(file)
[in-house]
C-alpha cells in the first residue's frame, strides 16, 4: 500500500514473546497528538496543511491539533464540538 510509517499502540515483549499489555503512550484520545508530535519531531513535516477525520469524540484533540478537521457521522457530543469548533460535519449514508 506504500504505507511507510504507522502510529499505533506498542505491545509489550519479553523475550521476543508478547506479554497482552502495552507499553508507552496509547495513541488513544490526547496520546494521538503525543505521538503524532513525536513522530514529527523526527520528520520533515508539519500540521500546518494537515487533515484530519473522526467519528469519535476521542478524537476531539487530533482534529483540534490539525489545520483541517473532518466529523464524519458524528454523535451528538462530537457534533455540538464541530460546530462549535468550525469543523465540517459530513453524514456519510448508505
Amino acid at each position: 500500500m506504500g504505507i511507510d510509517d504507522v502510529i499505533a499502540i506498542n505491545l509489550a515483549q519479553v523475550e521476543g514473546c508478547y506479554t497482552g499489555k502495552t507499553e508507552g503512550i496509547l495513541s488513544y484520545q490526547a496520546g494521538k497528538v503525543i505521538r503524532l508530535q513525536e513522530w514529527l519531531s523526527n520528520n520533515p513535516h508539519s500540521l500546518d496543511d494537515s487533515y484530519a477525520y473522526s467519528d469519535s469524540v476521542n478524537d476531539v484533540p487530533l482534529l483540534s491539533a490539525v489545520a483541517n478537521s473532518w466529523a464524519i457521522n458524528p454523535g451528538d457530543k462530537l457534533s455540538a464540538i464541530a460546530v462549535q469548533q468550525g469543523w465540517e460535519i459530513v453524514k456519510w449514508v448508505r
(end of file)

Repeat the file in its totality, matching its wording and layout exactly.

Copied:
[in-house]
C-alpha cells in the first residue's frame, strides 16, 4: 500500500514473546497528538496543511491539533464540538 510509517499502540515483549499489555503512550484520545508530535519531531513535516477525520469524540484533540478537521457521522457530543469548533460535519449514508 506504500504505507511507510504507522502510529499505533506498542505491545509489550519479553523475550521476543508478547506479554497482552502495552507499553508507552496509547495513541488513544490526547496520546494521538503525543505521538503524532513525536513522530514529527523526527520528520520533515508539519500540521500546518494537515487533515484530519473522526467519528469519535476521542478524537476531539487530533482534529483540534490539525489545520483541517473532518466529523464524519458524528454523535451528538462530537457534533455540538464541530460546530462549535468550525469543523465540517459530513453524514456519510448508505
Amino acid at each position: 500500500m506504500g504505507i511507510d510509517d504507522v502510529i499505533a499502540i506498542n505491545l509489550a515483549q519479553v523475550e521476543g514473546c508478547y506479554t497482552g499489555k502495552t507499553e508507552g503512550i496509547l495513541s488513544y484520545q490526547a496520546g494521538k497528538v503525543i505521538r503524532l508530535q513525536e513522530w514529527l519531531s523526527n520528520n520533515p513535516h508539519s500540521l500546518d496543511d494537515s487533515y484530519a477525520y473522526s467519528d469519535s469524540v476521542n478524537d476531539v484533540p487530533l482534529l483540534s491539533a490539525v489545520a483541517n478537521s473532518w466529523a464524519i457521522n458524528p454523535g451528538d457530543k462530537l457534533s455540538a464540538i464541530a460546530v462549535q469548533q468550525g469543523w465540517e460535519i459530513v453524514k456519510w449514508v448508505r